Breaking News + Stories
7th October 2016
Twitter has lost almost a fifth of its stock value as shares in the social network nose dived yesterday after reports emerged that potential buyers for the micro-blogging site had cooled off.
In September news of the possible sale of Twitter emerged as the social media network continued to struggle with user growth and turning a profit. When confirmation of the sell-off rumours developed, Alphabet Inc. – Google’s parent company was reported to be a potential suitor and helped Twitter stock rise steadily over the last few weeks.
Speculation over Twitter’s acquisition was derailed when technology news website Re/code claimed that Google and Disney had not put in an offer bid. Apple also declined to save the one-time darling of social networks. This resulted in a fire-sale of Twitter (TWTR) stock, which has added insult to injury for Twitter’s prospects of a premium valuation takeover.
The future of Twitter
What does this mean for marketers and brands that have invested in Twitter? It really is too soon to tell. A potential buyer like Salesforce, which has not yet ruled themselves out of the buy out, could evolve Twitter into a customer service focused platform and leverage Twitter’s user data to enhance their existing customer-relationship management solutions.
We are fans of Twitter here at MR + MRS, and have advocated the effectiveness of the channel to clients looking to engage their audiences and streamline the customer service experience. However, Twitter has struggled to keep their own users engaged on the platform as other services challenge its main selling point – live, real-time coverage and storytelling. Facebook was once Twitter’s only main competitor for social media user attention. How times have changed. Facebook has maintained its mission to ‘connect and share with people in your life’ by evolving its offering and even acquiring rivals like Instagram and WhatsApp to grow to 1.71 billion monthly active users.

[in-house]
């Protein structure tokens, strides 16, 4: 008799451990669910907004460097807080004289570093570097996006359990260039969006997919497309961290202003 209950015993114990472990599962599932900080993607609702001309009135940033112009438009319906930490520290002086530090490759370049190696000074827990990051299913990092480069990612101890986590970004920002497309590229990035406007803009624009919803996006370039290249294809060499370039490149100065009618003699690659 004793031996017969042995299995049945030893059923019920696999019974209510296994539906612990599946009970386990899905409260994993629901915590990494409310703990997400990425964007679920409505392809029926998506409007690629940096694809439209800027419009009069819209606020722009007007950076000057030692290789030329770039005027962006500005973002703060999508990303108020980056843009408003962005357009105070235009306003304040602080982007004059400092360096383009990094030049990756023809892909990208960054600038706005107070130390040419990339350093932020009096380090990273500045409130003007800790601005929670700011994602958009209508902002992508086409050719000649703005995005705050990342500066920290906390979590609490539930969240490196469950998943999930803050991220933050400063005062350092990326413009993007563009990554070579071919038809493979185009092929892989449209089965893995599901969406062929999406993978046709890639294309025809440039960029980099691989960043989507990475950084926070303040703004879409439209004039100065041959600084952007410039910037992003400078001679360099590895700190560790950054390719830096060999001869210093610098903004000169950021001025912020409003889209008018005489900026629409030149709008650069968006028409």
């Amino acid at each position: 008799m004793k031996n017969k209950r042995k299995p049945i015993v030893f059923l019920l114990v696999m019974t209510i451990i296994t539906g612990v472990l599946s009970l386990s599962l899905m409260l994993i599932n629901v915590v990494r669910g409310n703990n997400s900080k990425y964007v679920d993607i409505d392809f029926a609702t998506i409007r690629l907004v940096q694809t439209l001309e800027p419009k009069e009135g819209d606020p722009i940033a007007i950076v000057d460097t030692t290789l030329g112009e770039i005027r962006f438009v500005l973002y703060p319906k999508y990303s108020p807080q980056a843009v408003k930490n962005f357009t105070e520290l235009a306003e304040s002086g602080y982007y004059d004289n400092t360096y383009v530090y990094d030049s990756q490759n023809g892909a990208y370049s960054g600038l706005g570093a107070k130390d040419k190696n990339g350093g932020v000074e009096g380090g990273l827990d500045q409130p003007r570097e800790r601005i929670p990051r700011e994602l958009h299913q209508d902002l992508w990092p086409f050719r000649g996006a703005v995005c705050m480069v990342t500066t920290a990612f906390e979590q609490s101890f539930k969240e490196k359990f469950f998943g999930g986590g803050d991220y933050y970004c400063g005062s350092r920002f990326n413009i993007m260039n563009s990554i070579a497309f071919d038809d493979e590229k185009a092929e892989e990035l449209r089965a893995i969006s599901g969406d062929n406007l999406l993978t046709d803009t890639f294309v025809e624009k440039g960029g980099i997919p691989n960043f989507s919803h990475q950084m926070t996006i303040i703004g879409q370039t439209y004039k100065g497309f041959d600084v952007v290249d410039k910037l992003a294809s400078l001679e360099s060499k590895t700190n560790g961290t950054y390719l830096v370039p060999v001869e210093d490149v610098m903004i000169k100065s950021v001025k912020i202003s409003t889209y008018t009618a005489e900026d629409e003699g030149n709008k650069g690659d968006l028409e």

Twitter on the other hand has stalled at 310 million monthly active users. Since Twitter’s initial public offering in 2013, a series of management crises, product delays and a confused business model have complicated the company’s effort to win over the world’s mobile users. A feat Snapchat can successfully lay claim to.
Even minor innovations like the launch of Twitter Media Studio in August, which aimed to simplify the sharing of videos, GIFs, and images – have not seemed to have made an impact.
There is no doubt that both Facebook and Twitter have changed the way people communicate in the 21st Century, but as Tweets begin to be overwhelmed by snaps, stories and message apps, a new direction under new management maybe the only pill that can alleviate this little blue bird’s woes.